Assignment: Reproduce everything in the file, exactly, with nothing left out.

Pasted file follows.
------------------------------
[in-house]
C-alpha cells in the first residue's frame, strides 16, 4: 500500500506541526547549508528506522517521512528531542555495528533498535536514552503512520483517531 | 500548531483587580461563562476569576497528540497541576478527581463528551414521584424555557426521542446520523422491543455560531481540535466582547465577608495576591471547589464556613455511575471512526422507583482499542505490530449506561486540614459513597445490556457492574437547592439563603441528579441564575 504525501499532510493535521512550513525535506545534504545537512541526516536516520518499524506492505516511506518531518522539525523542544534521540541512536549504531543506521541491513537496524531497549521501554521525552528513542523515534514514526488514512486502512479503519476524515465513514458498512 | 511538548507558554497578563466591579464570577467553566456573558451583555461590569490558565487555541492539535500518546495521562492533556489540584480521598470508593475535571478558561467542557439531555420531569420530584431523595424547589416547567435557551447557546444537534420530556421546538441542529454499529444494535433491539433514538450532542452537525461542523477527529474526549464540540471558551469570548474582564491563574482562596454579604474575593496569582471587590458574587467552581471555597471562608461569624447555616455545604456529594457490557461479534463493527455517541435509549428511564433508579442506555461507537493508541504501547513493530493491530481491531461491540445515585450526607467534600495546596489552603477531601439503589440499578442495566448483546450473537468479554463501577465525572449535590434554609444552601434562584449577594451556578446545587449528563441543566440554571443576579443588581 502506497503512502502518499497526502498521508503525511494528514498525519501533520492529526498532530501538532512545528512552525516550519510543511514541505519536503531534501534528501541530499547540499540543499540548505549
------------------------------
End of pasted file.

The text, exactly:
[in-house]
C-alpha cells in the first residue's frame, strides 16, 4: 500500500506541526547549508528506522517521512528531542555495528533498535536514552503512520483517531 | 500548531483587580461563562476569576497528540497541576478527581463528551414521584424555557426521542446520523422491543455560531481540535466582547465577608495576591471547589464556613455511575471512526422507583482499542505490530449506561486540614459513597445490556457492574437547592439563603441528579441564575 504525501499532510493535521512550513525535506545534504545537512541526516536516520518499524506492505516511506518531518522539525523542544534521540541512536549504531543506521541491513537496524531497549521501554521525552528513542523515534514514526488514512486502512479503519476524515465513514458498512 | 511538548507558554497578563466591579464570577467553566456573558451583555461590569490558565487555541492539535500518546495521562492533556489540584480521598470508593475535571478558561467542557439531555420531569420530584431523595424547589416547567435557551447557546444537534420530556421546538441542529454499529444494535433491539433514538450532542452537525461542523477527529474526549464540540471558551469570548474582564491563574482562596454579604474575593496569582471587590458574587467552581471555597471562608461569624447555616455545604456529594457490557461479534463493527455517541435509549428511564433508579442506555461507537493508541504501547513493530493491530481491531461491540445515585450526607467534600495546596489552603477531601439503589440499578442495566448483546450473537468479554463501577465525572449535590434554609444552601434562584449577594451556578446545587449528563441543566440554571443576579443588581 502506497503512502502518499497526502498521508503525511494528514498525519501533520492529526498532530501538532512545528512552525516550519510543511514541505519536503531534501534528501541530499547540499540543499540548505549